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What’s the right ratio of calcium & phosphorus?

For most dog lovers, it would be extremely difficult, if not impossible, to verify that their dog’s kibble contains the right ratio of Calcium and Phosphorus in connection with ME (metabolizable energy), based on the calorie availability (for example, meat vs. cellulose).

As I mentioned above, cellulose (wood chips), or other forms of fibre and indigestible diet components, are used to bulk up the volume of food, but they are not a bioavailable energy source. You can also see practical evidence of this by comparing the bowel movement size from dogs on kibble vs. that of those on raw food. Kibble fed dogs produce a much larger volume of feces. The difference is striking!

This means that while the Ca/P ratio per 1000 calories of food may look good on paper and in the lab, it can be completely off when it comes to bioavailable calcium and phosphorus.  

What are the implications of all this?

Having the opportunity to see thousands of dogs in practice, most of the growth-related issues I have seen, including hip dysplasia, cartilage growth disorders, fragmentation (osteochondritis dissecans), and growing pains (panosteitis) affect dogs on kibble.

Dogs on such foods appear to grow faster, lankier, and weaker, similarly to over-fertilized plants that grow fast and weak. Kibble is much more energy dense. Dogs can consume more calories before they feel satiated, and the bioavailability of nutrients fluctuates heavily based on the ingredients. In other words, kibble fed dogs are “over-fertilized” too.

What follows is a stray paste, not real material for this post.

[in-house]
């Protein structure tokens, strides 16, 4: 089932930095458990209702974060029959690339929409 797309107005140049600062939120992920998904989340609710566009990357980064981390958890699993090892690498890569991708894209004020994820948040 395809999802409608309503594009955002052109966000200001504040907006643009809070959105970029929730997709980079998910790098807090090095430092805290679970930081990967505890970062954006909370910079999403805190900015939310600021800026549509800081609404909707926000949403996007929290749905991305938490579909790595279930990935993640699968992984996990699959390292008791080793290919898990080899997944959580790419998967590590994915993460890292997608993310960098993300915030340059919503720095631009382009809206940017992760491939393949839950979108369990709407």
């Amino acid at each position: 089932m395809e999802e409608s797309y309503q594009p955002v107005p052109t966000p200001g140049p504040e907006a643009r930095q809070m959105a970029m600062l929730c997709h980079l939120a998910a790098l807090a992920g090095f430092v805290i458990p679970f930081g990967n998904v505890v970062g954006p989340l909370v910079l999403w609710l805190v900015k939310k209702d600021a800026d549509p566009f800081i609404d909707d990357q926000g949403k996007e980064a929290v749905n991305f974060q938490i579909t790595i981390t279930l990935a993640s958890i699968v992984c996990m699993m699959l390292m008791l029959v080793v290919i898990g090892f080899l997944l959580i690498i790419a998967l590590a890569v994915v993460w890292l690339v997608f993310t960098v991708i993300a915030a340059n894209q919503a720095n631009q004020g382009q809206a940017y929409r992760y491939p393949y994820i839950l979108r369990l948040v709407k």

Nature has the answer!

Since I began feeding and recommending raw food in the late 90’s, I rarely see dogs being fed a raw or cooked whole-food diet affected by hip dysplasia, panosteitis or cartilage, joint, and abnormal growth disorders.

Dogs fed raw or cooked diets that include meat, raw bones, and vegetables along with natural vitamins and other supplements for dogs, grow slower and are stronger. This allows the body to build good structure as well as healthy bones and joints, even in dog breeds that are supposedly predisposed towards these problems.

Such an approach works consistently well, and I can say – with confidence – that a whole-food raw or cooked diet, including the essential supplements, yields far superior results and dramatically reduces growth abnormalities and bone and joint disease. I have seen this in my patients, and also in my own dogs.

Instead of focusing on trying to follow the hard to apply Calcium/Phosphorus recommendations, or be misled by organizations sponsored by processed pet food companies, I recommend feeding our dogs a diet that is as close to the natural diet of canines as possible. Such a diet consists of a variety of meat, bones, and vegetables, and includes supplements.

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